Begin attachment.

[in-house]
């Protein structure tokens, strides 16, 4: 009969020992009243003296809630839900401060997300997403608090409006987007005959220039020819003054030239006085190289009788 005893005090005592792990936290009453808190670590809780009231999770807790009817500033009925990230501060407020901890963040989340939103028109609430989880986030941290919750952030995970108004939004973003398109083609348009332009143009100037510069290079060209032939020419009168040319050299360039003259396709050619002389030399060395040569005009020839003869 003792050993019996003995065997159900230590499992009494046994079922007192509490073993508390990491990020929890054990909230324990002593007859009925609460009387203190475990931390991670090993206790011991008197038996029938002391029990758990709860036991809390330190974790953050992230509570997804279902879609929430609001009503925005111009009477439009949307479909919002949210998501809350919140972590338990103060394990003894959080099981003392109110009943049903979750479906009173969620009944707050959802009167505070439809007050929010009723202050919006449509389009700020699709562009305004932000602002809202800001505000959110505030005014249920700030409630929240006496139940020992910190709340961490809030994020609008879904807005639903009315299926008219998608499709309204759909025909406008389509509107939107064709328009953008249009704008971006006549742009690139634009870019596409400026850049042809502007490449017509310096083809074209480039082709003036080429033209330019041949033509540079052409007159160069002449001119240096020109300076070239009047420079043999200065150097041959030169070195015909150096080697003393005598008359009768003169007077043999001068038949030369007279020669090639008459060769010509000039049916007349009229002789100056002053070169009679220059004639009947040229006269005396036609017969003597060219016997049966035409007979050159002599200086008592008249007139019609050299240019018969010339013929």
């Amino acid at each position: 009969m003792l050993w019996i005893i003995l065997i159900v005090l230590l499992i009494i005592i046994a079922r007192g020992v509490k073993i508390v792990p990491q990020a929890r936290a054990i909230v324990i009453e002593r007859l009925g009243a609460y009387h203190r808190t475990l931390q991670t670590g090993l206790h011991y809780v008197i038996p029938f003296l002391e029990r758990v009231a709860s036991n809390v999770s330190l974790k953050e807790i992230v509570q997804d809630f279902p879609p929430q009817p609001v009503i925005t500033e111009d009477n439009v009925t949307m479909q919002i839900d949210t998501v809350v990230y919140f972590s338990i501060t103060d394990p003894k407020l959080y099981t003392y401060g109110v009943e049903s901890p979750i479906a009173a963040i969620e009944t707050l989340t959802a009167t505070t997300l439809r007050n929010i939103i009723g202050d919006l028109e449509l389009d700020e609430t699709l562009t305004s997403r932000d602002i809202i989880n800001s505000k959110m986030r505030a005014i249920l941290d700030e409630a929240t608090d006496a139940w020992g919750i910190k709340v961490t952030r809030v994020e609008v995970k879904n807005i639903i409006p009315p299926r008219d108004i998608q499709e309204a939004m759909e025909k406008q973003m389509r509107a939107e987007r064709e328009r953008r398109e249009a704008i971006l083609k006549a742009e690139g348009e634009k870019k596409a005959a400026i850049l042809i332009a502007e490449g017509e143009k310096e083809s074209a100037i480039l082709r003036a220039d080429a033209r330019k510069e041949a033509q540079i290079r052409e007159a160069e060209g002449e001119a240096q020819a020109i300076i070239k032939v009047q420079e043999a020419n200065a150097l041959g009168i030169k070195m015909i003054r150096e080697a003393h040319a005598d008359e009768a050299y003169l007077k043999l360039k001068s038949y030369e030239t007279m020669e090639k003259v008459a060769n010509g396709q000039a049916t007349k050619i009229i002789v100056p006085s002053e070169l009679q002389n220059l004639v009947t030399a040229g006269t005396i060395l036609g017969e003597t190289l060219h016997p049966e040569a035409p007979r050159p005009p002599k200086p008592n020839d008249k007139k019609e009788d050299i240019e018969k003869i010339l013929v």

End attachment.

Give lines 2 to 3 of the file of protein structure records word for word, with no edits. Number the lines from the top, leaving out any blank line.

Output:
């Protein structure tokens, strides 16, 4: 009969020992009243003296809630839900401060997300997403608090409006987007005959220039020819003054030239006085190289009788 005893005090005592792990936290009453808190670590809780009231999770807790009817500033009925990230501060407020901890963040989340939103028109609430989880986030941290919750952030995970108004939004973003398109083609348009332009143009100037510069290079060209032939020419009168040319050299360039003259396709050619002389030399060395040569005009020839003869 003792050993019996003995065997159900230590499992009494046994079922007192509490073993508390990491990020929890054990909230324990002593007859009925609460009387203190475990931390991670090993206790011991008197038996029938002391029990758990709860036991809390330190974790953050992230509570997804279902879609929430609001009503925005111009009477439009949307479909919002949210998501809350919140972590338990103060394990003894959080099981003392109110009943049903979750479906009173969620009944707050959802009167505070439809007050929010009723202050919006449509389009700020699709562009305004932000602002809202800001505000959110505030005014249920700030409630929240006496139940020992910190709340961490809030994020609008879904807005639903009315299926008219998608499709309204759909025909406008389509509107939107064709328009953008249009704008971006006549742009690139634009870019596409400026850049042809502007490449017509310096083809074209480039082709003036080429033209330019041949033509540079052409007159160069002449001119240096020109300076070239009047420079043999200065150097041959030169070195015909150096080697003393005598008359009768003169007077043999001068038949030369007279020669090639008459060769010509000039049916007349009229002789100056002053070169009679220059004639009947040229006269005396036609017969003597060219016997049966035409007979050159002599200086008592008249007139019609050299240019018969010339013929």
């Amino acid at each position: 009969m003792l050993w019996i005893i003995l065997i159900v005090l230590l499992i009494i005592i046994a079922r007192g020992v509490k073993i508390v792990p990491q990020a929890r936290a054990i909230v324990i009453e002593r007859l009925g009243a609460y009387h203190r808190t475990l931390q991670t670590g090993l206790h011991y809780v008197i038996p029938f003296l002391e029990r758990v009231a709860s036991n809390v999770s330190l974790k953050e807790i992230v509570q997804d809630f279902p879609p929430q009817p609001v009503i925005t500033e111009d009477n439009v009925t949307m479909q919002i839900d949210t998501v809350v990230y919140f972590s338990i501060t103060d394990p003894k407020l959080y099981t003392y401060g109110v009943e049903s901890p979750i479906a009173a963040i969620e009944t707050l989340t959802a009167t505070t997300l439809r007050n929010i939103i009723g202050d919006l028109e449509l389009d700020e609430t699709l562009t305004s997403r932000d602002i809202i989880n800001s505000k959110m986030r505030a005014i249920l941290d700030e409630a929240t608090d006496a139940w020992g919750i910190k709340v961490t952030r809030v994020e609008v995970k879904n807005i639903i409006p009315p299926r008219d108004i998608q499709e309204a939004m759909e025909k406008q973003m389509r509107a939107e987007r064709e328009r953008r398109e249009a704008i971006l083609k006549a742009e690139g348009e634009k870019k596409a005959a400026i850049l042809i332009a502007e490449g017509e143009k310096e083809s074209a100037i480039l082709r003036a220039d080429a033209r330019k510069e041949a033509q540079i290079r052409e007159a160069e060209g002449e001119a240096q020819a020109i300076i070239k032939v009047q420079e043999a020419n200065a150097l041959g009168i030169k070195m015909i003054r150096e080697a003393h040319a005598d008359e009768a050299y003169l007077k043999l360039k001068s038949y030369e030239t007279m020669e090639k003259v008459a060769n010509g396709q000039a049916t007349k050619i009229i002789v100056p006085s002053e070169l009679q002389n220059l004639v009947t030399a040229g006269t005396i060395l036609g017969e003597t190289l060219h016997p049966e040569a035409p007979r050159p005009p002599k200086p008592n020839d008249k007139k019609e009788d050299i240019e018969k003869i010339l013929v």